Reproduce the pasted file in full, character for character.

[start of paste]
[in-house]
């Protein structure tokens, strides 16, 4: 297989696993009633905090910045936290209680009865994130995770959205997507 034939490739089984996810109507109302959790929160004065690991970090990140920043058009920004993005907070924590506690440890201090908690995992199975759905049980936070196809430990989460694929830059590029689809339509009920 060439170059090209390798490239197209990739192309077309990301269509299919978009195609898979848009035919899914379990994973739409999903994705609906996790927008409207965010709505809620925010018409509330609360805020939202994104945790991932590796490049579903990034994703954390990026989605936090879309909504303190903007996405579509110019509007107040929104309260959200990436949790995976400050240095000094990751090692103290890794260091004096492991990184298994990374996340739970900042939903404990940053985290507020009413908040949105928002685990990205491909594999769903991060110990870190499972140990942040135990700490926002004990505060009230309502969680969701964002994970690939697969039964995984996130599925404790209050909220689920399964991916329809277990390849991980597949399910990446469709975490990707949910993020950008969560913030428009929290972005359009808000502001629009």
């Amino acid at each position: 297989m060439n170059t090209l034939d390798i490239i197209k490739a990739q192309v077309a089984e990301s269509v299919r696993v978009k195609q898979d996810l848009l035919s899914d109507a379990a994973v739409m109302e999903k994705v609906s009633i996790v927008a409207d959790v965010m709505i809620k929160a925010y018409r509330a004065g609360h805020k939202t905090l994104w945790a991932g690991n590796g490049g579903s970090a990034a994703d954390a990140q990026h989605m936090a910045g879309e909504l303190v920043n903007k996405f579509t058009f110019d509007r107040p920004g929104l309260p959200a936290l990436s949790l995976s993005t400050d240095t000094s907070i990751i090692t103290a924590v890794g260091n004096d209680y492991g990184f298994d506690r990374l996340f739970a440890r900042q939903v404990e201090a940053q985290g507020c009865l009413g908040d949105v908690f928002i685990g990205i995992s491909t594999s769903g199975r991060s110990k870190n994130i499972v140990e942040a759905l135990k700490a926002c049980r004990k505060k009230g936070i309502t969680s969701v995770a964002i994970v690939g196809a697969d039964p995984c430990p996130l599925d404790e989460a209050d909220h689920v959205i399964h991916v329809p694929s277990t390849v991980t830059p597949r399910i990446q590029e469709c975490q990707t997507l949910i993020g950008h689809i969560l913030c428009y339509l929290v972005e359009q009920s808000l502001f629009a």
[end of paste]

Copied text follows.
[in-house]
């Protein structure tokens, strides 16, 4: 297989696993009633905090910045936290209680009865994130995770959205997507 034939490739089984996810109507109302959790929160004065690991970090990140920043058009920004993005907070924590506690440890201090908690995992199975759905049980936070196809430990989460694929830059590029689809339509009920 060439170059090209390798490239197209990739192309077309990301269509299919978009195609898979848009035919899914379990994973739409999903994705609906996790927008409207965010709505809620925010018409509330609360805020939202994104945790991932590796490049579903990034994703954390990026989605936090879309909504303190903007996405579509110019509007107040929104309260959200990436949790995976400050240095000094990751090692103290890794260091004096492991990184298994990374996340739970900042939903404990940053985290507020009413908040949105928002685990990205491909594999769903991060110990870190499972140990942040135990700490926002004990505060009230309502969680969701964002994970690939697969039964995984996130599925404790209050909220689920399964991916329809277990390849991980597949399910990446469709975490990707949910993020950008969560913030428009929290972005359009808000502001629009």
């Amino acid at each position: 297989m060439n170059t090209l034939d390798i490239i197209k490739a990739q192309v077309a089984e990301s269509v299919r696993v978009k195609q898979d996810l848009l035919s899914d109507a379990a994973v739409m109302e999903k994705v609906s009633i996790v927008a409207d959790v965010m709505i809620k929160a925010y018409r509330a004065g609360h805020k939202t905090l994104w945790a991932g690991n590796g490049g579903s970090a990034a994703d954390a990140q990026h989605m936090a910045g879309e909504l303190v920043n903007k996405f579509t058009f110019d509007r107040p920004g929104l309260p959200a936290l990436s949790l995976s993005t400050d240095t000094s907070i990751i090692t103290a924590v890794g260091n004096d209680y492991g990184f298994d506690r990374l996340f739970a440890r900042q939903v404990e201090a940053q985290g507020c009865l009413g908040d949105v908690f928002i685990g990205i995992s491909t594999s769903g199975r991060s110990k870190n994130i499972v140990e942040a759905l135990k700490a926002c049980r004990k505060k009230g936070i309502t969680s969701v995770a964002i994970v690939g196809a697969d039964p995984c430990p996130l599925d404790e989460a209050d909220h689920v959205i399964h991916v329809p694929s277990t390849v991980t830059p597949r399910i990446q590029e469709c975490q990707t997507l949910i993020g950008h689809i969560l913030c428009y339509l929290v972005e359009q009920s808000l502001f629009a």